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Online Gambling Less Addictive, Harvard Report States

April 21, 2009 (CAP Newswire) — Serving as a possible strong counter-argument to the theory that online gambling harms society by creating an easier venue for gambling and therefore causes more problematic behavior than its land-based counterpart, a report issued by the Harvard Medical School (HMS) states that the online version actually poses a “smaller risk of addiction”.  

The study was detailed in an article published over the weekend in The Harvard Crimson, the daily newspaper serving the Ivy League school. The study found that online gamblers were “more likely to self-regulate their betting behavior based on their pattern of wins and losses”.

“Those who are addicted to gambling do not exhibit such control,” the article added.

The study took place over the space of two years, studying almost 3,500 gamers playing at bwin. The study analyzed players’ outcomes and tallied the number of chips bought and sold per session.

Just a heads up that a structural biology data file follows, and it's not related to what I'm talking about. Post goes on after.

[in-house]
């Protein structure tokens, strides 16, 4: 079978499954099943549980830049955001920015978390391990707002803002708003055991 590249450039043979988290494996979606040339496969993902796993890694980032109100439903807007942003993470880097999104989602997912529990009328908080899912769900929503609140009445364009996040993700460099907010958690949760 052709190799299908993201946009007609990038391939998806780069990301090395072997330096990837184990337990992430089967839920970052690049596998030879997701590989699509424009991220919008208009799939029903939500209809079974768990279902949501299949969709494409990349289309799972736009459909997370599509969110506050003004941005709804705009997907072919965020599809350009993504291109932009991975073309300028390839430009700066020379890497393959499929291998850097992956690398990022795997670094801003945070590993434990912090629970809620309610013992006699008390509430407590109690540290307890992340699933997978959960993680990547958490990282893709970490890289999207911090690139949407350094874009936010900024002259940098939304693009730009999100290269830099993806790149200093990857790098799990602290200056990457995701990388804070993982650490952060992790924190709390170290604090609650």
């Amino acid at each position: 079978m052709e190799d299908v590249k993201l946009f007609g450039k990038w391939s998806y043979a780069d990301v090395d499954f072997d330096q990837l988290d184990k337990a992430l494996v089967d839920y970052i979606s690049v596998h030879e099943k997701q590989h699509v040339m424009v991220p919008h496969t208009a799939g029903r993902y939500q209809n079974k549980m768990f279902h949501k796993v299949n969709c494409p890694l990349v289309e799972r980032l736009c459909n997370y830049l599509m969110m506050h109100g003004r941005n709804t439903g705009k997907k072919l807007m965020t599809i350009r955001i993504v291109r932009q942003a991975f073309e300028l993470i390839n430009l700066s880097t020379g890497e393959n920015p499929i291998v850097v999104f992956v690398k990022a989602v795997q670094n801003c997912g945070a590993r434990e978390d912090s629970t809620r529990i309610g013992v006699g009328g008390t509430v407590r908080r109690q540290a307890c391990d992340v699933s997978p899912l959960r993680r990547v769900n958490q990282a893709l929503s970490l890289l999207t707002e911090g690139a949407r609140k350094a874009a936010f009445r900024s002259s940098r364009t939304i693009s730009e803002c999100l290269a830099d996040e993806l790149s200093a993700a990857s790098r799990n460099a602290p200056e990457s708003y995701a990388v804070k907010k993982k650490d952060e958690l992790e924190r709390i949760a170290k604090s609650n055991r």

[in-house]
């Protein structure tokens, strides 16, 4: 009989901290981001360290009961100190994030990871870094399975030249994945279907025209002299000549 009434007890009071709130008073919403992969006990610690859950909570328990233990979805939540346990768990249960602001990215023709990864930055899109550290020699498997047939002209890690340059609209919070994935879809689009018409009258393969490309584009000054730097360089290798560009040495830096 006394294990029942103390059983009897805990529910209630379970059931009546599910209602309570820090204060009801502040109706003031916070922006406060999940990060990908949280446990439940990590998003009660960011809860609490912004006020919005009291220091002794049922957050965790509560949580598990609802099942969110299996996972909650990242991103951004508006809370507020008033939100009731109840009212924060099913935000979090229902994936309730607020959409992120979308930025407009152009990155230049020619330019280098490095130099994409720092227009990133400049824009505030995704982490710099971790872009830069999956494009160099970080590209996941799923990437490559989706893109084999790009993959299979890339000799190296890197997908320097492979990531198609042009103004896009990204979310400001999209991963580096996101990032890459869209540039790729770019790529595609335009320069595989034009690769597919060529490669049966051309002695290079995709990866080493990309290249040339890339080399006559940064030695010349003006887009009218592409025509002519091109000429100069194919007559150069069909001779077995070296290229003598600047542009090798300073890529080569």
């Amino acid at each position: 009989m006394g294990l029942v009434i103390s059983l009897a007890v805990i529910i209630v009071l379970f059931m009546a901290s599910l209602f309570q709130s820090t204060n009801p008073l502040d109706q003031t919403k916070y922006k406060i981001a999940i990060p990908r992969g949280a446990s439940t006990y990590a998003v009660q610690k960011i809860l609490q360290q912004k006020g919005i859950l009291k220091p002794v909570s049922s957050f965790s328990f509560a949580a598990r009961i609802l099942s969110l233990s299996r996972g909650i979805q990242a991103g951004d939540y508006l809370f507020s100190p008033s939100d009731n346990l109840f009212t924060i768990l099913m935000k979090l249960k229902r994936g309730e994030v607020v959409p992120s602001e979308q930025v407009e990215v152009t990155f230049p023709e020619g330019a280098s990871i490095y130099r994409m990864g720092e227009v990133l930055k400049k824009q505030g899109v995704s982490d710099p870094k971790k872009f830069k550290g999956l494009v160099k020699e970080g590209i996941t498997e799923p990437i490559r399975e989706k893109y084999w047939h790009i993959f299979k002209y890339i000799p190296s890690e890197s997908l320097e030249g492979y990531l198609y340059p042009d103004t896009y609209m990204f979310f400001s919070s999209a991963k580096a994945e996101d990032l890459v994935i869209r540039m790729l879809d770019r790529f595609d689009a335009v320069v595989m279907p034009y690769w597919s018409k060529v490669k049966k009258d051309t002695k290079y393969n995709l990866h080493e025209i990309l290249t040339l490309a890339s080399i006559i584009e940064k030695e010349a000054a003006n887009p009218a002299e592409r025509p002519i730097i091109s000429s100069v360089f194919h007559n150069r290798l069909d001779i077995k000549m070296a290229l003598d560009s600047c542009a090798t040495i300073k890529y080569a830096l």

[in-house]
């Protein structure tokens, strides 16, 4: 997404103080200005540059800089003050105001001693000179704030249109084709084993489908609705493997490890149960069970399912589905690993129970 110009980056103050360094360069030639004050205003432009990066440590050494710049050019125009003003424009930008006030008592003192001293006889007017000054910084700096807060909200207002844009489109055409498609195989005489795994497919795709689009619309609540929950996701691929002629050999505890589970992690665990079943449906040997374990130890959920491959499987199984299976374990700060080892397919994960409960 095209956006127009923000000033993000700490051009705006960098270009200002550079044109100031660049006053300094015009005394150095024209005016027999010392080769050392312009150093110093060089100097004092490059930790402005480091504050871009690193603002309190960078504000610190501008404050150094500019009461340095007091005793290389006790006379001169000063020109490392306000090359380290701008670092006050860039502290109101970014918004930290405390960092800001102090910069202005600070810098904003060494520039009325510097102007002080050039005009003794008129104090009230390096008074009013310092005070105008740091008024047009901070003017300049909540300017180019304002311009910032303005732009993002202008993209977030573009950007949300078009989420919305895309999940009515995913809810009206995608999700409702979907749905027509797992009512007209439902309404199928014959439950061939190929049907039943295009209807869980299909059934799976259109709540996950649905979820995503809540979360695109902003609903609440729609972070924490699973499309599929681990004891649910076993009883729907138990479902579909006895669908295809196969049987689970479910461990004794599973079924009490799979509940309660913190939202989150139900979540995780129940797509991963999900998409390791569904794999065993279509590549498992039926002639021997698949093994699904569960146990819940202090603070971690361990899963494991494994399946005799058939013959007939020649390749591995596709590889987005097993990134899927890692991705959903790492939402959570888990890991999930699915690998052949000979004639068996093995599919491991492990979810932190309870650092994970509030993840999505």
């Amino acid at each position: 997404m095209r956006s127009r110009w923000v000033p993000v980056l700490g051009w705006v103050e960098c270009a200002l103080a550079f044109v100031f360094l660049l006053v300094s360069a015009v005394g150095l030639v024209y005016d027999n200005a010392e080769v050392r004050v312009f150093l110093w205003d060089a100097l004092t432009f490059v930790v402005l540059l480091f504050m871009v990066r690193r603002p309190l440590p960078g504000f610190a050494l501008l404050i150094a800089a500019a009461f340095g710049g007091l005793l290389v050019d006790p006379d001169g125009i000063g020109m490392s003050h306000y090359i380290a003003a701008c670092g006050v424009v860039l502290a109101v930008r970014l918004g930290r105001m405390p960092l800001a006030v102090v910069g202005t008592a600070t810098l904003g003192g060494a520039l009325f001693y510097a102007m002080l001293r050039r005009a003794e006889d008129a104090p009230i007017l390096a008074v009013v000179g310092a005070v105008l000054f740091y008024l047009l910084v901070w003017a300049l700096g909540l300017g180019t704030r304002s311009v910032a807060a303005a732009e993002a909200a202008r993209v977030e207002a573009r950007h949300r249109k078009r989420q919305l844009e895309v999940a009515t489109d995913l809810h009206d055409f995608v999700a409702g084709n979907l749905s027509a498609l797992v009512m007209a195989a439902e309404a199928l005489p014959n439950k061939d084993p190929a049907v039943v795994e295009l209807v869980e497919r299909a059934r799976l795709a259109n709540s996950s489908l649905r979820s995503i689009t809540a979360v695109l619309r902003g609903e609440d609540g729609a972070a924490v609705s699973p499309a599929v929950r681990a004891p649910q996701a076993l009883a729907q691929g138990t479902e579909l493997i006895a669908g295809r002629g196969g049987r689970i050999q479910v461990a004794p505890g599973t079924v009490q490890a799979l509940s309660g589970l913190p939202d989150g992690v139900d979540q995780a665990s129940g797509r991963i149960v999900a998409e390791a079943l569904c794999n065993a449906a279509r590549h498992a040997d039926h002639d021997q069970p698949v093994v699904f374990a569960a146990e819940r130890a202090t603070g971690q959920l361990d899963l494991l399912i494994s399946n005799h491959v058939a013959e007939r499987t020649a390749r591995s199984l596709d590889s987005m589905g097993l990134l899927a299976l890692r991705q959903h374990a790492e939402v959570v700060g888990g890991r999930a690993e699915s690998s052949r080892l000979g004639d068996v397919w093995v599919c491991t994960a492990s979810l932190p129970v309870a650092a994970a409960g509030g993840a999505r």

“The study, which investigated online gambling as ‘a potential object of addictive behavior,’ concluded that the availability of Internet gambling is not correlated to gambling addiction,” wrote Laura M. Fontanills in the article.

“The very first thing we learned, which we didn’t expect, was that the vast majority, the overwhelming majority, of gamblers online gamble in a very moderate and mild way,” HMS Associate Professor of Psychology Howard Shaffer was quoted in the article.

The report went on to point out that some 5 percent of the studied players did not show such moderation.  

The article also quoted the executive director of Harvard Law School’s Global Poker Strategic Thinking Society, Andrew M. Woods, as stating that the results were not surprising, since poker is more
like “risk assessment” than it is traditional gambling.

Coming from such a highly respectred source, the study could prove to be a valuable tool in legal efforts to regulate and fully legalize online poker in the United States and abroad.

Click here to read the original article at the Harvard Crimson.